da: The Brooklyn Bridge isn’t working so well IMHO, since the bike lane is only on one side and there are so many people walking on that bridge it hardly works, people are in the bike lane all of the time. I guess people like to look off of the bridge on both sides… so you can’t blame them (much).

    I thought that the benches might help divide the space better if they faced out, but maybe it’d be to boring to just stare at the Harlem River through the rail. Watching people *is* fun. I just worried with with the lane in the center and benches facing inwards on both sides the pedestrians would not feel as safe.

    I’m looking forward to being able to FLY over this bridge on my bike, with a bit of a barrier people would stand less of a chance of being scared by fast-moving bikes.

    The High Bridge is wider than the Booklyn Bridge so maybe we could do both in places?

    Please come to the forum and talk about your ideas!

  • Dormer

    Correction: The Walnut Street Bridge is not a railroad bridge. However, since closed to motor vehicles in 1978, the longest pedestrian bridge in the world.

    Photo here:

    http://heartwhispers.wordpress.com/2007/06/09/walnut-street-bridge/

  • If the issue with the steep hill is getting up, here’s one solution: a bike lift

    I thought there was a similar entry on S’blog, but couldn’t find one.

    As for going down, I recommend brakes.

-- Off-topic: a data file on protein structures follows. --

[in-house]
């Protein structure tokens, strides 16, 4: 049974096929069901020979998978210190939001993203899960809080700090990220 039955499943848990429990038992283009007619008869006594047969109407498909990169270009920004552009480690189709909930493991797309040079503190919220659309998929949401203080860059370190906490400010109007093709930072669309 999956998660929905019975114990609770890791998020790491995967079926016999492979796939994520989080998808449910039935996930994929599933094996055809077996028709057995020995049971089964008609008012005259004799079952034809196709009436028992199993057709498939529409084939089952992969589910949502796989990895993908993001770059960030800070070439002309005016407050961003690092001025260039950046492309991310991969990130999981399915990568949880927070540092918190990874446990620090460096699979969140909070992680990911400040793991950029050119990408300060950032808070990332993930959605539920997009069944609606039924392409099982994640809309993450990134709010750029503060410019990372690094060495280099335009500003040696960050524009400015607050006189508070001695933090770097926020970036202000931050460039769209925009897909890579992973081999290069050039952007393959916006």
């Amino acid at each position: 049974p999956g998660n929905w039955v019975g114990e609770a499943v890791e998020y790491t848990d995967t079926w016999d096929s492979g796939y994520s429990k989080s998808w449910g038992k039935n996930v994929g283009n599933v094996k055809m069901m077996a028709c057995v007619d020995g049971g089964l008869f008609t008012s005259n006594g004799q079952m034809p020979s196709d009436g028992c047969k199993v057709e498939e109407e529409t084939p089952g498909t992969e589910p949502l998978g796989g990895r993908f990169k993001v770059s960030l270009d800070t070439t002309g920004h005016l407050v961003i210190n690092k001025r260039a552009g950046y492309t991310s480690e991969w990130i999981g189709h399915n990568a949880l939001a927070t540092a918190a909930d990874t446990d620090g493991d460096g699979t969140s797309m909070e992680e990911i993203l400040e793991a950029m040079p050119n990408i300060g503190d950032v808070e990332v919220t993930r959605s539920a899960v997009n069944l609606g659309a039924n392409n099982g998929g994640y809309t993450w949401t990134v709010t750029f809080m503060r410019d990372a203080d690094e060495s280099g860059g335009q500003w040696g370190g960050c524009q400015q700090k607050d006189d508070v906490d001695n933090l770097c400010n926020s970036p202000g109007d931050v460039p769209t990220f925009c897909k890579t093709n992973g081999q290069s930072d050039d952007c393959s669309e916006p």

• cmu

    From the “fly over the bridge” comment, I can only assume that Susan is one of those spandex tornadoes who scare pedestrians (and kids)? Bicyclists should co-exist with peds or they will never be accepted. Having a bike lane is not a license to speed.

    btw, I am a regular cyclist, but I use my bike as transportation, not sport, so I go slowly everywhere.

  • I do not wear spandex and I resent that remark!

    I bet June is one of those girls who bikes in a skirt with some kind of lame wicker basket at about 2mph (this is revenge for the spandex comment)

    I do enjoy being able to travel at a speed that faster that walking and I agree that scaring pedestrians is a very bad thing. I also bike mostly to get from one place to another and I go rather fast since, well, who wants to waste half their life getting from one point to another?

    The goal here is to ask the question: can we make it so that everyone can be happy? When people are walking in the bike lane and blocking it I assume it’s because there is simply no place else to go or the signs aren’t clear or something. Long stretches of the green-way around manhattan provide places for people to walk and places for people to bike as fast as they please and it works great: so much so that it’s worth it to go over there just so that you can avoid the redlights and make good time on long trips. So it’s possible.

    But in some places there are bottle-necks and it makes everyone uncomfortable.